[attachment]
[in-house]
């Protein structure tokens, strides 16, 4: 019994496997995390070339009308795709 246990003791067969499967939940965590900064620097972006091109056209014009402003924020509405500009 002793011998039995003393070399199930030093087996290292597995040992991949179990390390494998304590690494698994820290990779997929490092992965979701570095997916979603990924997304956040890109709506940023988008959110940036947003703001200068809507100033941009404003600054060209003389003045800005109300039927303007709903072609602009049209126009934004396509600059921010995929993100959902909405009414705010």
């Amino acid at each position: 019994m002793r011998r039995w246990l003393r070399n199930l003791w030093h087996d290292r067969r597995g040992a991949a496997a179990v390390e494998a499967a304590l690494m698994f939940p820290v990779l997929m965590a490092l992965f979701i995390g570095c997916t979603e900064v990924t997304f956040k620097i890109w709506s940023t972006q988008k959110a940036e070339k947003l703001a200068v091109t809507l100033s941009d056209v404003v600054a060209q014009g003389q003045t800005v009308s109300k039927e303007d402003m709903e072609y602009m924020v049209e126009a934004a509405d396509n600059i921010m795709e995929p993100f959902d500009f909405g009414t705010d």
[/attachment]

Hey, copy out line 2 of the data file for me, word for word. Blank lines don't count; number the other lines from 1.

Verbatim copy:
């Protein structure tokens, strides 16, 4: 019994496997995390070339009308795709 246990003791067969499967939940965590900064620097972006091109056209014009402003924020509405500009 002793011998039995003393070399199930030093087996290292597995040992991949179990390390494998304590690494698994820290990779997929490092992965979701570095997916979603990924997304956040890109709506940023988008959110940036947003703001200068809507100033941009404003600054060209003389003045800005109300039927303007709903072609602009049209126009934004396509600059921010995929993100959902909405009414705010």